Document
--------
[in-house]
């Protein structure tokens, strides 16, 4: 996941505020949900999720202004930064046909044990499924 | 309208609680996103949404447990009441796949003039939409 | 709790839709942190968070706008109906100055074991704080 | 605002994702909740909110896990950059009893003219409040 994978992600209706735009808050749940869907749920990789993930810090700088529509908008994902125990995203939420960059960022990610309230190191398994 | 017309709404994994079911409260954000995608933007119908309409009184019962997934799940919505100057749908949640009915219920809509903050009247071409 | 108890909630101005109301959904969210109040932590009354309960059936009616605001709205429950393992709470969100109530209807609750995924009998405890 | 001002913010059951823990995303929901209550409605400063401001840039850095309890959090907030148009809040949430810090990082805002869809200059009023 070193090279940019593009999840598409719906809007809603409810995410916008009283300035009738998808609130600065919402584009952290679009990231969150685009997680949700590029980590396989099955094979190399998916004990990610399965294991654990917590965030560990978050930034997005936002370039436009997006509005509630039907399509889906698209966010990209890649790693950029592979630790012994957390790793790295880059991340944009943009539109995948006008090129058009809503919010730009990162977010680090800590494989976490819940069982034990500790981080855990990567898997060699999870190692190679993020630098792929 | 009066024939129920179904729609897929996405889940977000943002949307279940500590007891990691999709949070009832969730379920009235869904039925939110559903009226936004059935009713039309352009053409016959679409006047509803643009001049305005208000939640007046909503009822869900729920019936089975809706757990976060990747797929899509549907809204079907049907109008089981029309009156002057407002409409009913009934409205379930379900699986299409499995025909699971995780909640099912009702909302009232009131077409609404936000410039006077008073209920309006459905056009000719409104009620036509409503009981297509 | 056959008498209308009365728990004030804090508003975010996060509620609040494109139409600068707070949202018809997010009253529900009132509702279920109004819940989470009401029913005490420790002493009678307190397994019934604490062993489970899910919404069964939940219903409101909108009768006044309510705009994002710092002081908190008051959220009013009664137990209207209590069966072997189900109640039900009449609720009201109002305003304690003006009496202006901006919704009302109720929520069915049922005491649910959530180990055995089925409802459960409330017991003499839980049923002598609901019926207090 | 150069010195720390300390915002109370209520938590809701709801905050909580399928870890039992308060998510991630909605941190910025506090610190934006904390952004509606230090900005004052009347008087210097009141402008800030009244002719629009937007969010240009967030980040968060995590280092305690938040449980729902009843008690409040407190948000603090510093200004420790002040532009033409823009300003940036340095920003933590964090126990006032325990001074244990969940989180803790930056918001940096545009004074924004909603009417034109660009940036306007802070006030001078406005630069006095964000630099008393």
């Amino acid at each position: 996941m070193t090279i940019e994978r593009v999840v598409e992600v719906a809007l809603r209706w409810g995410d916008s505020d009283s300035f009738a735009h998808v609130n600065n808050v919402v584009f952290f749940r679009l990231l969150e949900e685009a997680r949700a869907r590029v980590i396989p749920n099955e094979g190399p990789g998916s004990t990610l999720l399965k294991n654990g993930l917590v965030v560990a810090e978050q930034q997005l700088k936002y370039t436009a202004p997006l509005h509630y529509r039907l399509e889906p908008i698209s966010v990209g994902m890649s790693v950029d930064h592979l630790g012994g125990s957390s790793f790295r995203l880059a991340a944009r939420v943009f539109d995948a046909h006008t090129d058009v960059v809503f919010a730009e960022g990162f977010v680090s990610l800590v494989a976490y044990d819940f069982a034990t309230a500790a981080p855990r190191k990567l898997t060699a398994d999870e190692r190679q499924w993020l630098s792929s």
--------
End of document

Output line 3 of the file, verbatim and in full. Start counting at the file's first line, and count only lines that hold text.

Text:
């Amino acid at each position: 996941m070193t090279i940019e994978r593009v999840v598409e992600v719906a809007l809603r209706w409810g995410d916008s505020d009283s300035f009738a735009h998808v609130n600065n808050v919402v584009f952290f749940r679009l990231l969150e949900e685009a997680r949700a869907r590029v980590i396989p749920n099955e094979g190399p990789g998916s004990t990610l999720l399965k294991n654990g993930l917590v965030v560990a810090e978050q930034q997005l700088k936002y370039t436009a202004p997006l509005h509630y529509r039907l399509e889906p908008i698209s966010v990209g994902m890649s790693v950029d930064h592979l630790g012994g125990s957390s790793f790295r995203l880059a991340a944009r939420v943009f539109d995948a046909h006008t090129d058009v960059v809503f919010a730009e960022g990162f977010v680090s990610l800590v494989a976490y044990d819940f069982a034990t309230a500790a981080p855990r190191k990567l898997t060699a398994d999870e190692r190679q499924w993020l630098s792929s």